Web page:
- Homily for Mass on the occasion of the Annual State Commemorative Ceremonies for the 1916 Easter Rising, Arbour Hill, Dublin
Two fundamental duties are being observed by us this morning. First, the annual commemoration at Arbour Hill is the longest-running State ceremony to commemorate the Easter Rising. Second, we do so, as has always been important to the 1916 families, in the context of the celebration of the Eucharist, that great act of thanksgiving to God.
The Rising as we know was mainly confined to Dublin, where the ‘Irish Republic … as a Sovereign Independent State’ was proclaimed. And as the historian Joe Lee has observed: at the time … ‘It proved a militarily gallant but hopeless enterprise in the face of the superior [crown] force’, which left over 400 dead and about 3000 wounded.
You don’t need me to rehearse the historical details now save to say that as the eventual coming into existence of the Republic was sealed with blood in the Rising … so too was the partition of the country by the sacrifice at the Somme …
The recent, scaled back twenty-fifth celebrations to mark the signing of the Good Friday Agreement in 1998 are testimony to the agony and the ecstasy of relationships on this island and between this island and Great Britain in the century since the Easter Rising. And, sadly, many other families, Orange and Green, know only too well the burden of the more recent trauma.
The manner in which this commemoration is being traditionally observed just now invites those of us who can, Christians and people here present of other traditions and faiths to express our hope as we recommend to God’s love and mercy those who fell in 1916.
Fittingly, as I talk directly to the relatives here present, we find ourselves gathered around the altar of the Lord this morning praying for the repose of the souls of your relatives, your antecedents. Volunteers who included in their ranks a mixture of poets, playwrights, socialists, educationalists, mystics and revolutionaries (with some a blend of all of these) and so many more, men and women, young and old.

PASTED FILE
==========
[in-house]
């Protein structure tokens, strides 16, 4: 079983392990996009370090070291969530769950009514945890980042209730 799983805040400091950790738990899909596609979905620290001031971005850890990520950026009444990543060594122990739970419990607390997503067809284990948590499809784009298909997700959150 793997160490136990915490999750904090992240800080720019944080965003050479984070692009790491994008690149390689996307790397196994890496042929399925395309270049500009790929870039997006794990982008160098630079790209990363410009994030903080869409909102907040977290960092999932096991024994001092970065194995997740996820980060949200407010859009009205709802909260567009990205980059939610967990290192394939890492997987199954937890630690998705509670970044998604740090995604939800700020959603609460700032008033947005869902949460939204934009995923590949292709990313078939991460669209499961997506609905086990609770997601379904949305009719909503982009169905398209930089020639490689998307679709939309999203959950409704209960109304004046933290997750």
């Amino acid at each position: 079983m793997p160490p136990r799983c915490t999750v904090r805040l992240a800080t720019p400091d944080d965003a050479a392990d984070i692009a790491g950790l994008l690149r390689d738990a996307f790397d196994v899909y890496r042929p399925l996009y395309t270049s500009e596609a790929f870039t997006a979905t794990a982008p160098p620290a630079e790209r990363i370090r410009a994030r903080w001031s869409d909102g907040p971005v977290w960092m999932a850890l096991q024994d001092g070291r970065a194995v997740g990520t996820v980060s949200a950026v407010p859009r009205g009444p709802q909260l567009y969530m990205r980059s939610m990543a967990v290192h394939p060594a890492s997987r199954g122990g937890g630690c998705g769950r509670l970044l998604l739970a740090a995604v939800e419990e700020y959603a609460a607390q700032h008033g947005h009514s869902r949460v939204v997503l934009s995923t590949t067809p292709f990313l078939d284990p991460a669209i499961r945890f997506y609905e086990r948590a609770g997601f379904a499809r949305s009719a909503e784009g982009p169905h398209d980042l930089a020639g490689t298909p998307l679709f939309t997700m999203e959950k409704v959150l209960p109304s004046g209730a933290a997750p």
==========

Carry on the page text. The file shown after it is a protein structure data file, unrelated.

Historians debate the details of the Rising, its timing and aims. A balanced appraisal seems to indicate that it ought not be reduced, as sometimes can be the case, to an assertion of an unwavering devotion to a doctrine of blood sacrifice.
But the actions of these revolutionaries were certainly rooted in a sense of ‘a higher cause’ which would require the selfless sacrifice of their own lives in the cause of Irish freedom. Surely, the words of today’s gospel would have touched many of their hearts and stirred their consciences: ‘unless a wheat grain falls on the ground and dies, it remains a single grain; but if it dies, it yields a rich harvest’.
And I think it fair to say that there has been something of a rich harvest building gradually over the decades since independence … in terms of the economic, social, multireligious and multicultural development of Ireland …
I remember attending a lecture given by the late Taoiseach Garret Fitzgerald in Trinity College when I was a student there in the early 1990s, where in a response to a question, he opined that if Ireland had not achieved her independence, she would now be as provincial as certain peripheral regions of the UK today.
But much more is needed now and into the future to ensure a fair and equitable share in this same harvest in terms of access to education, housing, medical care and so much more. The reality of Ireland’s incomplete revolution is clear to see. More needs to be done.
So, let me give the last word to Padraic Pearse and the determination and persistence which shine out from his poem ‘The Fool’:
I have squandered the splendid years:
Lord, if I had the years I would squander them over again,
Aye, fling them from me!
For this I have heard in my heart, that a man shall scatter, not hoard,
Shall do the deed of to-day, nor take thought of to-morrow’s teen,
Shall not bargain or huxter with God; or was it a jest of Christ’s
And is this my sin before men, to have taken Him at His word?
Téimis ar aghaidh le chéile agus muid lán le muinín. A Mhuire, a Mháthair na hEaglaise, guigh orainne.
- Bishop Niall Coll is Bishop of Ossory. This homily was delivered during Mass on 3 May 2023.